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Virtual Journal for Biomedical Optics

Virtual Journal for Biomedical Optics

| EXPLORING THE INTERFACE OF LIGHT AND BIOMEDICINE

  • Editors: Andrew Dunn and Anthony Durkin
  • Vol. 8, Iss. 1 — Feb. 4, 2013
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Thermal stability of biodegradable plasmonic nanoclusters in photoacoustic imaging

Soon Joon Yoon, Avinash Murthy, Keith P. Johnston, Konstantin V. Sokolov, and Stanislav Y. Emelianov  »View Author Affiliations


Optics Express, Vol. 20, Issue 28, pp. 29479-29487 (2012)
http://dx.doi.org/10.1364/OE.20.029479


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Abstract

The photothermal stability of plasmonic nanoparticles is critically important to perform reliable photoacoustic imaging and photothermal therapy. Recently, biodegradable nanoclusters composed of sub-5 nm primary gold particles and a biodegradable polymer have been reported as clinically-translatable contrast agents for photoacoustic imaging. After cellular internalization, the nanoclusters degrade into 5 nm primary particles for efficient excretion from the body. In this paper, three different sizes of biodegradable nanoclusters were synthesized and the optical properties and photothermal stability of the nanoclusters were investigated and compared to that of gold nanorods. The results of our study indicate that 40 nm and 80 nm biodegradable nanoclusters demonstrate higher photothermal stability compared to gold nanorods. Furthermore, 40 nm nanoclusters produce higher photoacoustic signal than gold nanorods at a given concentration of gold. Therefore, the biodegradable plasmonic nanoclusters can be effectively used for photoacoustic imaging and photothermal therapy.

© 2012 OSA

1. Introduction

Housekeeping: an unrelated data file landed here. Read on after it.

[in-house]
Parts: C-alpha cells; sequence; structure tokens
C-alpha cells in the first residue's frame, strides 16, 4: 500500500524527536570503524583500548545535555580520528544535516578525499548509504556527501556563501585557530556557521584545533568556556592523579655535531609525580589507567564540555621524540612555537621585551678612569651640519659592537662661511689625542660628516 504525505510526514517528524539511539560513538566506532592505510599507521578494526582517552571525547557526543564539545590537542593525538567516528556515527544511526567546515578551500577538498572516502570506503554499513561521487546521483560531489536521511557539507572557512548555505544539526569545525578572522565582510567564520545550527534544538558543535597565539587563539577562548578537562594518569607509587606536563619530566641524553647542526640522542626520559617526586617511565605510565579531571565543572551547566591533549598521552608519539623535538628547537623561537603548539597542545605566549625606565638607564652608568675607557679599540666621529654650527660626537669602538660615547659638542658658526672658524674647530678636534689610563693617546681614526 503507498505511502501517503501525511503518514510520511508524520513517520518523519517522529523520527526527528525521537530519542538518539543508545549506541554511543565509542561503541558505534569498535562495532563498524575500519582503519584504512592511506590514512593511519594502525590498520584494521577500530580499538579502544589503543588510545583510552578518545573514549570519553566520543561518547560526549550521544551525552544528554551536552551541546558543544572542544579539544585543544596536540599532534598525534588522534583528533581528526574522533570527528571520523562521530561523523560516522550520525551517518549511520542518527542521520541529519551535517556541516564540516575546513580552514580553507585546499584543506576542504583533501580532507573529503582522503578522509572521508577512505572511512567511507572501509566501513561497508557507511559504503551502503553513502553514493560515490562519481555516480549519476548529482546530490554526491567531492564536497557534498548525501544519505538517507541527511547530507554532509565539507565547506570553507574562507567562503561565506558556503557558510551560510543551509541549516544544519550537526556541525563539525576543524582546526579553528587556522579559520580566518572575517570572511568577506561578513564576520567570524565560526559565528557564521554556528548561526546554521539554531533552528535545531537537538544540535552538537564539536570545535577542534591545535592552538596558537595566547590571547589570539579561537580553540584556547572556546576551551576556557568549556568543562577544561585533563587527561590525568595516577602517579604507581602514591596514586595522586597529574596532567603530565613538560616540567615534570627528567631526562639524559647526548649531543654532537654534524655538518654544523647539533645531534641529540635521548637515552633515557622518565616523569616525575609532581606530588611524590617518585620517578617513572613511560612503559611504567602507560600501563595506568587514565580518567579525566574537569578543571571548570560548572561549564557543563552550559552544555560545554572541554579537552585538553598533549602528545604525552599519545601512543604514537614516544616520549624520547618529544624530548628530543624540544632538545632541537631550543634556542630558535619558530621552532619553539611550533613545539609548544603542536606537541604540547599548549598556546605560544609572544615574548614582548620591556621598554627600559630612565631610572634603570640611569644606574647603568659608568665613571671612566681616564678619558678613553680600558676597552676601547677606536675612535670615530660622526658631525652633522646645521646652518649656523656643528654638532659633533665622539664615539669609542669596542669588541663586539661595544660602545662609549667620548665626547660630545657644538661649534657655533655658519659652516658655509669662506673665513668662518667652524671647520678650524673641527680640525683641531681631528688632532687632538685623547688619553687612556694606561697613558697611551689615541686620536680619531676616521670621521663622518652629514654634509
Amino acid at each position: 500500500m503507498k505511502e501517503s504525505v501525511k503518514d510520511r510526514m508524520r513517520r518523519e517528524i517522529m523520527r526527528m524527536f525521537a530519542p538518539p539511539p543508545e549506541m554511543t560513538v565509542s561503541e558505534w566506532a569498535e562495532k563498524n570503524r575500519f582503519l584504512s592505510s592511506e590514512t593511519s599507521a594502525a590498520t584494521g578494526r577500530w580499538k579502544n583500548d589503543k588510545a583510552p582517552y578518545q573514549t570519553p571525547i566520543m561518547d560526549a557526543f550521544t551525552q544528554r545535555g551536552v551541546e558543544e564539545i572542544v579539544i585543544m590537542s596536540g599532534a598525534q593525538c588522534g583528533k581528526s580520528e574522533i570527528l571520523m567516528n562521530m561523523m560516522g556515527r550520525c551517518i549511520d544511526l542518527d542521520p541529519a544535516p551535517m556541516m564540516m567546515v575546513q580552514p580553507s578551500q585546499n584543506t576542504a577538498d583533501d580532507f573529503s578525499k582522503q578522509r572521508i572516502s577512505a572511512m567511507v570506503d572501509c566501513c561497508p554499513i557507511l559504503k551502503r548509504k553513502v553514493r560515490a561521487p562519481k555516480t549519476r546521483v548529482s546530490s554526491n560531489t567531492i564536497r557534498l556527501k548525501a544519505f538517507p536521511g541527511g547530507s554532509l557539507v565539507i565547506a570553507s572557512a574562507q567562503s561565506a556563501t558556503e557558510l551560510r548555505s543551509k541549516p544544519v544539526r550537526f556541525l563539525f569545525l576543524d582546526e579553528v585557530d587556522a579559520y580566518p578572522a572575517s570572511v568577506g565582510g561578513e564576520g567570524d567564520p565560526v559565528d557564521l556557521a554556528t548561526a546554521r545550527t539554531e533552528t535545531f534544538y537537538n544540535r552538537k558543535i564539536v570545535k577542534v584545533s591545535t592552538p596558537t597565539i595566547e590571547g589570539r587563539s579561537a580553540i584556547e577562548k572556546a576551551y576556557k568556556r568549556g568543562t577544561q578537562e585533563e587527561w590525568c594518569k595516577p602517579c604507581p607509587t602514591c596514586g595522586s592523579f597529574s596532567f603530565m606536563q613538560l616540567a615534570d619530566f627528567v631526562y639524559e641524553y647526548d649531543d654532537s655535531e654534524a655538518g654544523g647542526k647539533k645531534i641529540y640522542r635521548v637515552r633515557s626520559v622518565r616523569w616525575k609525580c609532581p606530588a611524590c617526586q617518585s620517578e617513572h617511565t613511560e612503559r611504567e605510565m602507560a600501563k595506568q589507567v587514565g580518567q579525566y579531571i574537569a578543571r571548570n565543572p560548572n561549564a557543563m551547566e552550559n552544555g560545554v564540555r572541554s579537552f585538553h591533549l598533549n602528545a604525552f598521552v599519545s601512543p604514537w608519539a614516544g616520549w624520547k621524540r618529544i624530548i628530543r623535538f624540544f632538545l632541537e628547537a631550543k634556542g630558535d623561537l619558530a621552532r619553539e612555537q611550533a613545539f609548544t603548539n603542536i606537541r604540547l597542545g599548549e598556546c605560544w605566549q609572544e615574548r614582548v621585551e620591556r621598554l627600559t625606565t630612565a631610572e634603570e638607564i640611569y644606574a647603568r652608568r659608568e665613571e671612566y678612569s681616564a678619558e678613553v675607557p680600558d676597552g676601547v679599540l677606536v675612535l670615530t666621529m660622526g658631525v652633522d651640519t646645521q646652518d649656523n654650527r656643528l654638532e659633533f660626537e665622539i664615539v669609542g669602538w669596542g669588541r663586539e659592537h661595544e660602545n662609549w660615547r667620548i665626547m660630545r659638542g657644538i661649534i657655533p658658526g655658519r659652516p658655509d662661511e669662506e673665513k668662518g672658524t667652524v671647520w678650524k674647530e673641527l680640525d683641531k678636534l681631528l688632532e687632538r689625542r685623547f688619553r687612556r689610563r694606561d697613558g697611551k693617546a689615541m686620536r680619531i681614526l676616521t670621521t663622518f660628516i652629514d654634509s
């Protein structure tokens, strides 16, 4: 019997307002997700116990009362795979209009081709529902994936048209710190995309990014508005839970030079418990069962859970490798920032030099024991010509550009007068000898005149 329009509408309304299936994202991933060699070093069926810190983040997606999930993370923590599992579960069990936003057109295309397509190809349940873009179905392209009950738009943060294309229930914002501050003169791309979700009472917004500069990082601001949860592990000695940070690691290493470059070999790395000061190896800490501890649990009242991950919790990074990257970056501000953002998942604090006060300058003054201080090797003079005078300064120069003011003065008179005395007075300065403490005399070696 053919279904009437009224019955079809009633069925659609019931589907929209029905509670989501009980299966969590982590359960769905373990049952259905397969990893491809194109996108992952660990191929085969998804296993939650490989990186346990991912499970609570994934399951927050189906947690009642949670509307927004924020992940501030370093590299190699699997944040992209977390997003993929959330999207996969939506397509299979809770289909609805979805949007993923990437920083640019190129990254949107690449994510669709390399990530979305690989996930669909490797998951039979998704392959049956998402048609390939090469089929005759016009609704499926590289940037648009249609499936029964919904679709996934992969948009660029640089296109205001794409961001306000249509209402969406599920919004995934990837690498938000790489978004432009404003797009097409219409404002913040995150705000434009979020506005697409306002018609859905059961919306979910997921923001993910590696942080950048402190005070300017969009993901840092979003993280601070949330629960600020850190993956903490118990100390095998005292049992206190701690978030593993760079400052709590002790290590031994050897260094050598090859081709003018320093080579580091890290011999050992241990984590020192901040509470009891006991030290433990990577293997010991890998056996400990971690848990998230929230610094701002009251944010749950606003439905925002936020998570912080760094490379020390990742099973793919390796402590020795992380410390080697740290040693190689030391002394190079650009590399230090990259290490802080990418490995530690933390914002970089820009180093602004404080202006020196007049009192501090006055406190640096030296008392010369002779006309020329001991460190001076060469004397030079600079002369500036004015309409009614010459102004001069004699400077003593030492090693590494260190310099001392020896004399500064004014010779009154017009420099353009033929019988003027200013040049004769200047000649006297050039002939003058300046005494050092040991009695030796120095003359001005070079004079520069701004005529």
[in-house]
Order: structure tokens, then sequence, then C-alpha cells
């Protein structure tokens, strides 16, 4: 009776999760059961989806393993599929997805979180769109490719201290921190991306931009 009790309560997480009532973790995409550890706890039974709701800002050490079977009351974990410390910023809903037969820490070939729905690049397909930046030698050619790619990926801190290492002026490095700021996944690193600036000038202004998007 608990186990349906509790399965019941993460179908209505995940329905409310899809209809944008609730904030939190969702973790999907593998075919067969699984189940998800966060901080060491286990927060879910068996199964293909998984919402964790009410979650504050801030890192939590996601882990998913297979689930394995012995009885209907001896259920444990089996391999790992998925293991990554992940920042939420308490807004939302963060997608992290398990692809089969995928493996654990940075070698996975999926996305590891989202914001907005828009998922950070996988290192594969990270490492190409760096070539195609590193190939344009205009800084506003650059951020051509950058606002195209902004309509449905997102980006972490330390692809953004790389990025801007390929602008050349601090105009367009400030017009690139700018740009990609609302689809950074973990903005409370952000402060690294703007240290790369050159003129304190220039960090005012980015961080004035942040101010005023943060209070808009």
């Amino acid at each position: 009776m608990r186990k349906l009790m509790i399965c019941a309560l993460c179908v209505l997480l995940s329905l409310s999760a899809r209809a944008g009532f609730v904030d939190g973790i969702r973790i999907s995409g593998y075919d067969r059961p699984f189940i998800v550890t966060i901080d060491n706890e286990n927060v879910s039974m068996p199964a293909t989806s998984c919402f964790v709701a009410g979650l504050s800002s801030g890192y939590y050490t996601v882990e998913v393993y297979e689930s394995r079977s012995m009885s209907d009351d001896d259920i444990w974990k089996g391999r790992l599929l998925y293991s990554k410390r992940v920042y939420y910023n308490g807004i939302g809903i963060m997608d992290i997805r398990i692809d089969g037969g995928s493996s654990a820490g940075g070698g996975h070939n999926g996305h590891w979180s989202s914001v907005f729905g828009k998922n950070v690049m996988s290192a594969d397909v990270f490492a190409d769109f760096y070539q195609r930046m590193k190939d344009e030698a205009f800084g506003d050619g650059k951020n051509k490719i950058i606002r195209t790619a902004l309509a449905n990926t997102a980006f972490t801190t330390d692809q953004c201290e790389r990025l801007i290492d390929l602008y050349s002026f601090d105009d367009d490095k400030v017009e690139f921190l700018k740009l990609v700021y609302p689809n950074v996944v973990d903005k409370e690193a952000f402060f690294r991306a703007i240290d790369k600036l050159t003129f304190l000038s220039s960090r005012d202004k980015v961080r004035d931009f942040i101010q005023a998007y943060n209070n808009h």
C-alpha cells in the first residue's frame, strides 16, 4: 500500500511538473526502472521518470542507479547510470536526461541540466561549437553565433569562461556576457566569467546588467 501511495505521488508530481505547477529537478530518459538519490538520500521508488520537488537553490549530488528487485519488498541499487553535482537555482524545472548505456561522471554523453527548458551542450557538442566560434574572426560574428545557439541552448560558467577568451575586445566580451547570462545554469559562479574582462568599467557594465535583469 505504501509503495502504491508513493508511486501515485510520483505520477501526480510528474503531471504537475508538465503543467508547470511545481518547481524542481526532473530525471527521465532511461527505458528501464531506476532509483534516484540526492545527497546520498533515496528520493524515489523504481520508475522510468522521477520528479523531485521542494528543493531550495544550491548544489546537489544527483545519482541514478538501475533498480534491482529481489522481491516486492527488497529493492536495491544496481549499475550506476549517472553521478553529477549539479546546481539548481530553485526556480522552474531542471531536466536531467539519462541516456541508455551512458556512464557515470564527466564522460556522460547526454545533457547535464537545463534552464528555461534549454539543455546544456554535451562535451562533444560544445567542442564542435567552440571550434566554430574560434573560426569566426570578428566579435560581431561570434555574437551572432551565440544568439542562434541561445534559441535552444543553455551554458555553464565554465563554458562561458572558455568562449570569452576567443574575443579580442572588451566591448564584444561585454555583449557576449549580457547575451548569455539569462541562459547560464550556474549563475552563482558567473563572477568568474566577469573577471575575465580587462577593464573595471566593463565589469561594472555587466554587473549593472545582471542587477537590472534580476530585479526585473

There is a tremendous interest in exploiting metal nanoparticles in various biomedical applications including imaging, biosensing, therapeutics, and drug delivery [1

1. Y. Xia, P. Yang, Y. Sun, Y. Wu, B. Mayers, B. Gates, Y. Yin, F. Kim, and H. Yan, “One-dimensional nanostructures: synthesis, characterization, and applications,” Adv. Mater. (Deerfield Beach Fla.) 15(5), 353–389 (2003). [CrossRef]

7

7. S. Rana, A. Bajaj, R. Mout, and V. M. Rotello, “Monolayer coated gold nanoparticles for delivery applications,” Adv. Drug Deliv. Rev. 64(2), 200–216 (2012). [CrossRef] [PubMed]

]. Metal nanoparticles are very appealing agents because their size range is similar to that of biological macromolecules and they can be designed to incorporate specific properties for manipulation or detection of biological systems [8

8. K. Sokolov, M. Follen, J. Aaron, I. Pavlova, A. Malpica, R. Lotan, and R. Richards-Kortum, “Real-time vital optical imaging of precancer using anti-epidermal growth factor receptor antibodies conjugated to gold nanoparticles,” Cancer Res. 63(9), 1999–2004 (2003). [PubMed]

11

11. M. S. Yavuz, Y. Cheng, J. Chen, C. M. Cobley, Q. Zhang, M. Rycenga, J. Xie, C. Kim, K. H. Song, A. G. Schwartz, L. V. Wang, and Y. Xia, “Gold nanocages covered by smart polymers for controlled release with near-infrared light,” Nat. Mater. 8(12), 935–939 (2009). [CrossRef] [PubMed]

]. Furthermore, nanoparticles have strong optical scattering and absorption properties in the visible and near-infrared (NIR) regions [12

12. P. Alivisatos, “The use of nanocrystals in biological detection,” Nat. Biotechnol. 22(1), 47–52 (2004). [CrossRef] [PubMed]

,13

13. X. Huang, P. K. Jain, I. H. El-Sayed, and M. A. El-Sayed, “Gold nanoparticles: interesting optical properties and recent applications in cancer diagnostics and therapy,” Nanomedicine (Lond) 2(5), 681–693 (2007). [CrossRef] [PubMed]

]. Due to these properties, strongly absorbing metal nanoparticles such as nanospheres, nanorods and nanoplates have been used for photoacoustic imaging and image-guided photothermal therapy [14

14. A. Agarwal, S. W. Huang, M. O'Donnell, K. C. Day, M. Day, N. Kotov, and S. Ashkenazi, “Targeted gold nanorod contrast agent for prostate cancer detection by photoacoustic imaging,” J. Appl. Phys. 102(6), 064701 (2007). [CrossRef]

22

22. Y. S. Chen, W. Frey, S. Kim, P. Kruizinga, K. Homan, and S. Emelianov, “Silica-coated gold nanorods as photoacoustic signal nanoamplifiers,” Nano Lett. 11(2), 348–354 (2011). [CrossRef] [PubMed]

]. However, long-term accumulation of these nanoparticles in the body is a major roadblock toward their clinical translation [23

23. N. Lewinski, V. Colvin, and R. Drezek, “Cytotoxicity of nanoparticles,” Small 4(1), 26–49 (2008). [CrossRef] [PubMed]

].

The metal particles often used in biomedical applications range from ca. 20 to 150 nm; therefore, these nanoparticles are not easily cleared from the body because of their large size. Particles smaller than ~6 nm can be rapidly cleared from the body by renal clearance [24